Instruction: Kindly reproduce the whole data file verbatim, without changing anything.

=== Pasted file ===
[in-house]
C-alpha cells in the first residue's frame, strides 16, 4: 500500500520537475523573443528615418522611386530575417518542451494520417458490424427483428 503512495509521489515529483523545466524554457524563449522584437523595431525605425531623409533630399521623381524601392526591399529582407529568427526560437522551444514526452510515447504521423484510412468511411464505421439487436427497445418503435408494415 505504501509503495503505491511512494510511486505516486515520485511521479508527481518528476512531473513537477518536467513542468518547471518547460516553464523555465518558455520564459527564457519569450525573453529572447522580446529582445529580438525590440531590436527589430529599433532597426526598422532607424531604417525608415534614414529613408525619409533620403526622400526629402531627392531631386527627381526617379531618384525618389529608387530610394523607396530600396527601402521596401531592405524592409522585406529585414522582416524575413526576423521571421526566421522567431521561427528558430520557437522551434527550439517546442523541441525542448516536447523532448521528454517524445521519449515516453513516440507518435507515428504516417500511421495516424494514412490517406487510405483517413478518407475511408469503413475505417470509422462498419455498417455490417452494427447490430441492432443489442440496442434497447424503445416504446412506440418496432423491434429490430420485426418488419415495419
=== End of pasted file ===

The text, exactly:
[in-house]
C-alpha cells in the first residue's frame, strides 16, 4: 500500500520537475523573443528615418522611386530575417518542451494520417458490424427483428 503512495509521489515529483523545466524554457524563449522584437523595431525605425531623409533630399521623381524601392526591399529582407529568427526560437522551444514526452510515447504521423484510412468511411464505421439487436427497445418503435408494415 505504501509503495503505491511512494510511486505516486515520485511521479508527481518528476512531473513537477518536467513542468518547471518547460516553464523555465518558455520564459527564457519569450525573453529572447522580446529582445529580438525590440531590436527589430529599433532597426526598422532607424531604417525608415534614414529613408525619409533620403526622400526629402531627392531631386527627381526617379531618384525618389529608387530610394523607396530600396527601402521596401531592405524592409522585406529585414522582416524575413526576423521571421526566421522567431521561427528558430520557437522551434527550439517546442523541441525542448516536447523532448521528454517524445521519449515516453513516440507518435507515428504516417500511421495516424494514412490517406487510405483517413478518407475511408469503413475505417470509422462498419455498417455490417452494427447490430441492432443489442440496442434497447424503445416504446412506440418496432423491434429490430420485426418488419415495419